Nina’s Travel Blog: A Flat and Our Heroes

Hey Team Rhino,

CeCe and I landed in Namibia to observe colleagues in a dehorning operation. We are excited to visit Namibia – a first for both of us – and learn more about rhino conservation in this country.

After landing at the Windhoek airport, we picked up a rental vehicle – a large and hardy truck that would take us through many hours of driving over the next five days, much of which would be on rough dirt roads.

Our first stop was a grocery store to pick up supplies for being “in the bush.” Then we headed towards Otjiwarongo to make a stop at the Cheetah Conservation Fund (CCF), which, in addition to their excellent work protecting cheetahs, also has a black rhino program. We were delighted to meet up with some old friends and make new acquaintances to talk about rhinos and cheetahs for an hour. As it approached 4pm, Bruce Brewer, CCF’s general manager, seemed alarmed that we were headed up to Palmwag, a four-hour drive, so late in the day. “It’s not safe”, he told me a few times. Hmm. “How is it not safe?” I asked him. 

There’s lots of wildlife on the road, you don’t want to be driving too long after dark,” was the reply. We hit the road immediately and headed north, “beating” the GPS estimate for our first two hours. And then we left the tarmac.

The dirt road was a wild roller coaster of rocks and slippery mud from recent heavy rains, and though we plowed along as quickly as we could, not even stopping for photos of the spectacular scenery, we started losing time, daylight and cell service. We didn’t pass a building or car for two hours.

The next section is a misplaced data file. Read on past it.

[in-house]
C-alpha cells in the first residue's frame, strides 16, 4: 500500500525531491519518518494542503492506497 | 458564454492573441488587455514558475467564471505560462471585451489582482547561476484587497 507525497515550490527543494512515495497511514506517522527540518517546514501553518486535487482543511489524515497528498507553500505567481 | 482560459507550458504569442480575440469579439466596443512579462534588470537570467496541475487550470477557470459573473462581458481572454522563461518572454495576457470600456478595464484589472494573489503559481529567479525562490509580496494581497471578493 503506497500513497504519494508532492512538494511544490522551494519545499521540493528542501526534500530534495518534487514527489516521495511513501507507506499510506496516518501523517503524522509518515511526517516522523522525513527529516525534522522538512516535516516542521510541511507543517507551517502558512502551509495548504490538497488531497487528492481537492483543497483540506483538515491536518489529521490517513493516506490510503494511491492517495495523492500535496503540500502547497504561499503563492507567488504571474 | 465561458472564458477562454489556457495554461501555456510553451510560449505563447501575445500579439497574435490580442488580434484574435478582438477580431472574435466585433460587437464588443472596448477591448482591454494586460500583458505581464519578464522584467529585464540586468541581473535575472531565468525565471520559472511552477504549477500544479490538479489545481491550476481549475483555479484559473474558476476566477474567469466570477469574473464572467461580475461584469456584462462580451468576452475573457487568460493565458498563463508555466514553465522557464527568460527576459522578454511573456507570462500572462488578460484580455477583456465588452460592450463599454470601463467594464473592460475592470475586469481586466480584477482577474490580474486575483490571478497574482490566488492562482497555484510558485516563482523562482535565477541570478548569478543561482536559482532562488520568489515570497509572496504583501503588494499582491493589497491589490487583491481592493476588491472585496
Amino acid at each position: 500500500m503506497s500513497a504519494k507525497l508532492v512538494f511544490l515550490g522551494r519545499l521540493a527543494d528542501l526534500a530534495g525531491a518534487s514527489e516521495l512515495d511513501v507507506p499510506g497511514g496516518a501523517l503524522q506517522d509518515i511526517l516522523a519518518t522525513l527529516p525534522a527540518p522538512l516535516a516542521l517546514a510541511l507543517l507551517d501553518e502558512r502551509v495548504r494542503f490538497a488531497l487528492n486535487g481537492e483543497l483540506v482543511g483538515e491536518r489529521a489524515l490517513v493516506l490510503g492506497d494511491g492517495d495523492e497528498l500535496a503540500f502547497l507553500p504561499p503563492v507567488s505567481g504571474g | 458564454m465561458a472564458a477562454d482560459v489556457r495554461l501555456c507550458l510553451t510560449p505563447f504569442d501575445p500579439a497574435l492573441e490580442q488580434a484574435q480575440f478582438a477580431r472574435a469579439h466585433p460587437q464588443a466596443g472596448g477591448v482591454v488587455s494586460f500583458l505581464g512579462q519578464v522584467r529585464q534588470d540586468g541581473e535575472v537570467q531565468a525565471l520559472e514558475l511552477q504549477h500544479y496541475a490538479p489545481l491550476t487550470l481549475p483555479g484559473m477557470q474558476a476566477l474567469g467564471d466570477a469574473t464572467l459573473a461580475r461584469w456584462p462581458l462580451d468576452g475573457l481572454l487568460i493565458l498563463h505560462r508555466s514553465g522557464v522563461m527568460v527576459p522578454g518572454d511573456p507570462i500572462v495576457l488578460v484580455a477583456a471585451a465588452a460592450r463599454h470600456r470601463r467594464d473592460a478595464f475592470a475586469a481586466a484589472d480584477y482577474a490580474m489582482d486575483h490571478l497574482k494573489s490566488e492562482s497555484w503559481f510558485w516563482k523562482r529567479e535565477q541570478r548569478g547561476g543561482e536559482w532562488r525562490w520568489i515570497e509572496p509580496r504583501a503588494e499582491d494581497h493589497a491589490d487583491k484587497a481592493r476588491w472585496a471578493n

As I worked to improve my off-roading skills, speeding up on the relatively stable areas and slamming on the brakes before expanses of pure mud, temporary “rivers” and massive rocks, CeCe said, “I think we have a flat.” Honestly, I’m not sure how she could tell since the road was so uneven and rough, but we stopped to look and she was correct – the left front tire was completely blown out. Here we were in the middle of nowhere, losing light quickly, with a rental truck that was stuck in the muddy sand with a massively flat tire.

I was mentally pumping myself up to change the tire – as flat tires are common in Namibia they made sure to show us at the car rental place where the spare and jack were – when the first car we’d seen in hours suddenly came from the direction we were headed. In it were five men, who slowed to ask if we were okay. I told them we had a flat and for a minute I thought they were going to take off – I’m sure they were on their way home from a long day and the last thing they wanted to do was spend an hour in the dirt helping a couple of strangers, but to my relief they pulled over, hopped out and got to work.

What an ordeal! It took all five of them working to stabilize the jack in the sandy soil, dig enough to free the flat tire from rocks and sandy mud, lift the car, etc. My only contribution was holding a flashlight, while CeCe pulled out the truck manual to see where the jack should go on the frame -for which she got a friendly ribbing from one of the guys, who said, “you’re going to read a book now?

It took close to an hour, but these helpful men changed our tire and got us on our way, though not before a selfie. CeCe and I spent the rest of our drive, another hour and a half, thanking our lucky stars for these nameless heroes who helped us out. It would have been a long night sleeping in the car!

Thankfully Nina & CeCe got to their next stop in Namibia safely and spent the next few days meeting with colleagues and viewing Namibia’s gorgeous landscapes (and spotting rhinos!) from some unique vantage points.